What's the difference between a human and an android? That's a very important question, and according to robotics expert Professor Hiroshi Ishiguro, it's not necessarily an easy one to answer.
As the main venue, RMIT Gallery hosted the professor's visit from 12-16 September, when he performed with Telenoid, his tele-operated android.
The Telenoid was a media hit and crowd pleaser. Professor Ishiguro appeared on multiple television programs, radio shows and posed for photos calls.
On opening night, more than 600 people crowded into RMIT Gallery to take a look at the star attraction and interact with the android.
In the audience was Hidenobu Sobashima, Consul-General of Japan. He was interested in how he was able to have a conversation with Telenoid.
RMIT Gallery Director Suzanne Davies said the Telenoid challenged our capacity to differentiate between art and science.
"We were all fascinated at just how closely an android could simulate reality," she said.
Professor Ishiguro said our brain was designed for recognising the human, not the machine and not the computer. He said that women, especially, prefer robots with a more human-like appearance.
Part Skype and part android, the Telenoid is being trialed in Japan, Denmark and Australia to see whether it can help with depression and loneliness in the elderly.
The Telenoid, unlike a Skype call, provides the tactile sensation. With its soft, silicon skin, the Telenoid uses tele-operated and facial recognition software to hug, smile and speak.
Instead of speaking on a small smartphone, which is an anonymous black box, those holding Telenoid get to see and feel a response from the person they are speaking to.
The Telenoid's eyes have cameras so it can see you and hold an interactive discussion.
It can tell if you are looking sad, or happy, what you are wearing, and if you are frustrated - because that's what the person on the other end of Telenoid can see, via a notebook computer.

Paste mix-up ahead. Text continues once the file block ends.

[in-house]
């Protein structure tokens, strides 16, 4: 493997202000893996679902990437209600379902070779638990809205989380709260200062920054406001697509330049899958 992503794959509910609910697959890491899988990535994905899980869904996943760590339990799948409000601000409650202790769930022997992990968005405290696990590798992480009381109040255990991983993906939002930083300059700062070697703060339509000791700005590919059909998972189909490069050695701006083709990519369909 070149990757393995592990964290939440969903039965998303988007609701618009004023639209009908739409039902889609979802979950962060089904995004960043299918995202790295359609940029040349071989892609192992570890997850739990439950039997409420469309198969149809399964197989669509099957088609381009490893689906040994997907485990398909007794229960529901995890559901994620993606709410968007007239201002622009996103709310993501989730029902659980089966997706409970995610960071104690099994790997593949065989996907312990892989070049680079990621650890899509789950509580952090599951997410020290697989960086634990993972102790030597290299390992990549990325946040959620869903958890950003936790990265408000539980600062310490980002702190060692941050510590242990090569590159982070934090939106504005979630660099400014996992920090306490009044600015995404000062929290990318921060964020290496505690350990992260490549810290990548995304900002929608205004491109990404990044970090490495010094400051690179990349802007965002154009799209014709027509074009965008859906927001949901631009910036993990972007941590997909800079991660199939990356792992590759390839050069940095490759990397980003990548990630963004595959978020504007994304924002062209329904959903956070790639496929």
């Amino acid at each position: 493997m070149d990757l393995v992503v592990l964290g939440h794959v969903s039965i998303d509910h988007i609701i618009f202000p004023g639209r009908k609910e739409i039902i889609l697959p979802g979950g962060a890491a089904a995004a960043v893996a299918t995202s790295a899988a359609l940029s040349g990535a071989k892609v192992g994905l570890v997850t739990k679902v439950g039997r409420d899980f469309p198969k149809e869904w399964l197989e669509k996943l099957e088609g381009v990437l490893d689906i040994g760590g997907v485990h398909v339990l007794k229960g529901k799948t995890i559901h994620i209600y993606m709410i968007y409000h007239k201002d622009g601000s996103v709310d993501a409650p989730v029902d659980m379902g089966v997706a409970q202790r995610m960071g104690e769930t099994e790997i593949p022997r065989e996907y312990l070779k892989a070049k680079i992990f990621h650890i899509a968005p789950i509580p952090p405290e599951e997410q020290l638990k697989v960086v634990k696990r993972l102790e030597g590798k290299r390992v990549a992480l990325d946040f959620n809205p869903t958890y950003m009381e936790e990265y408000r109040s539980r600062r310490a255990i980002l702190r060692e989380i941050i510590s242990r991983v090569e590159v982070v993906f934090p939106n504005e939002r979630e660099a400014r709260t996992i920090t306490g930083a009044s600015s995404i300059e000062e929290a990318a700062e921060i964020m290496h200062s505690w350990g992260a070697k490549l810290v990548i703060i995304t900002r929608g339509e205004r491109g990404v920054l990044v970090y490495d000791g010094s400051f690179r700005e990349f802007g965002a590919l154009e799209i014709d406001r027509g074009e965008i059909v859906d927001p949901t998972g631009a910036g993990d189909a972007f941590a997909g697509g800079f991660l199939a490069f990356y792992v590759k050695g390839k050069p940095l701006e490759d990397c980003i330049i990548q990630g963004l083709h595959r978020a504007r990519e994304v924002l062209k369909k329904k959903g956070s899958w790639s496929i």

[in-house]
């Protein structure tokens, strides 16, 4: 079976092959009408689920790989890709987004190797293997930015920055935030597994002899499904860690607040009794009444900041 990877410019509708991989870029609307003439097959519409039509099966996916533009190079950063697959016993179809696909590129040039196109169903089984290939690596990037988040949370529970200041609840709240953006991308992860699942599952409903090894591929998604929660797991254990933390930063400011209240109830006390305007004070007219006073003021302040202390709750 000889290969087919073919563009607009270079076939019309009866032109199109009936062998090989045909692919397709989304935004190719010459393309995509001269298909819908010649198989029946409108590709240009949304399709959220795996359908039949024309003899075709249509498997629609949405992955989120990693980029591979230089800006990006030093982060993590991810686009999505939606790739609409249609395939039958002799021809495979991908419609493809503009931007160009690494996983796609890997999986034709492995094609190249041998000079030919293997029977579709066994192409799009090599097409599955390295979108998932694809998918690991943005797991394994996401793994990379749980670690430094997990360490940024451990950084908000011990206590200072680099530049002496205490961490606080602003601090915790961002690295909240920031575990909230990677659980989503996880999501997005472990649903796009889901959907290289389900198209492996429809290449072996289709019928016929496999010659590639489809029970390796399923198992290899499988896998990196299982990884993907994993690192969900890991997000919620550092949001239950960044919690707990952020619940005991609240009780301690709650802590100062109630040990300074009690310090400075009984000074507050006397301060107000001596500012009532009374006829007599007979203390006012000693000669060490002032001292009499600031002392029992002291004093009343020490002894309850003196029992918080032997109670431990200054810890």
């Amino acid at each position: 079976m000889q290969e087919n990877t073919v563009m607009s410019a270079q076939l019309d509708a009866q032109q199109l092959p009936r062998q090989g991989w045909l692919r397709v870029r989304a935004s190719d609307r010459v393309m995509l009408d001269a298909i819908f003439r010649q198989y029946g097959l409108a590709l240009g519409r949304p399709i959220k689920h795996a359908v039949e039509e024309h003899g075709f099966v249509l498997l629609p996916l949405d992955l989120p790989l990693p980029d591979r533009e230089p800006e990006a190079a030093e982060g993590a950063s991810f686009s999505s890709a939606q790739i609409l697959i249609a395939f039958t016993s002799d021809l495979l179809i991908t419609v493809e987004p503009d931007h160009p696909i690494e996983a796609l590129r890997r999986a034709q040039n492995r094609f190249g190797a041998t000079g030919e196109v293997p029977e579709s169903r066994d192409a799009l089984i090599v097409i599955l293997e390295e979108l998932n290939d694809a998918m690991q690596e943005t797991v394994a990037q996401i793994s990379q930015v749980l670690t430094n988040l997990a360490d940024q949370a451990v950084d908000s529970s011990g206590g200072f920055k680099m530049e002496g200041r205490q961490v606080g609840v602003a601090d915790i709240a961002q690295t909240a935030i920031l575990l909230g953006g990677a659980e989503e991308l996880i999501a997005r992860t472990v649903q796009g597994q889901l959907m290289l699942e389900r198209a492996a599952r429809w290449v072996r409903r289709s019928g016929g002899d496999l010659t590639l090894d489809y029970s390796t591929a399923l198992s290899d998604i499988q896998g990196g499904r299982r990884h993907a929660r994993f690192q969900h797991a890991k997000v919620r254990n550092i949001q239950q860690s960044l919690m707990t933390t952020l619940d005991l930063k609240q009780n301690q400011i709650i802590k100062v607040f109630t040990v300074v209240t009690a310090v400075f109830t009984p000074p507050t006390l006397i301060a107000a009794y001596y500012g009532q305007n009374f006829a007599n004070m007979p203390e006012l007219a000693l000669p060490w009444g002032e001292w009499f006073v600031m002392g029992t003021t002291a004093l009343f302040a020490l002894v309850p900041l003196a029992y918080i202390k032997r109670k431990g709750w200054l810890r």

Comments about the Telenoid in the RMIT Gallery visitor book ranged from "I had an interesting conversation with a robot - so weird but cool!" to "The robot told me where I am going on the holidays and it sounds like fun!"
Professor Ishiguro said: "The elderly actually prefer talking to the Telenoid rather than talking to people."
The Telenoid is not only gender neutral and unthreatening and baby sized, it is also a blank slate on which the audience can project its imagination.
This appearance arose from a question that Professor Ishiguro posed during the design process: how much human likeness does a robot need to have?
One blogger said after visiting Telenoid at RMIT Gallery: "I thought that the most interesting aspect of it was that it had abbreviated limbs and no bodily hair and as such engages with (though I'm sure that was not the inventor's intention) the notion of disability."
Another online comment: "The biomechanical parameters mean that you automatically tend to hold and interact with it as you would a comparable sized human, although it reminded me of the mechanical torso that you use for First Aid CPR training tool…
"But I had no qualms about picking it up and holding it, finding the experience amusing as it squirmed in my arms rather than unsettling."
A devoted Trekkie who owns every Star Trek box set and knows everything there is to know about the television show and its spin-offs, Professor Ishiguro is not surprised by the reactions.
"Nobody knows what it means to be human. That's what I am looking for. Does the robot have a heart and mind? When the human sees the android, they are always asking about consciousness.
"However, the human is also a kind of machine. We need to input information into our brain. The human cannot develop their own characteristics by themselves so we do the same to the android by inputting information."
Experimenta Speak to Me is on at RMIT Gallery until 17 November. Although the Telenoid has gone back to Japan with Professor Ishiguro, audiences can immerse themselves in a wide range of interactive new media art.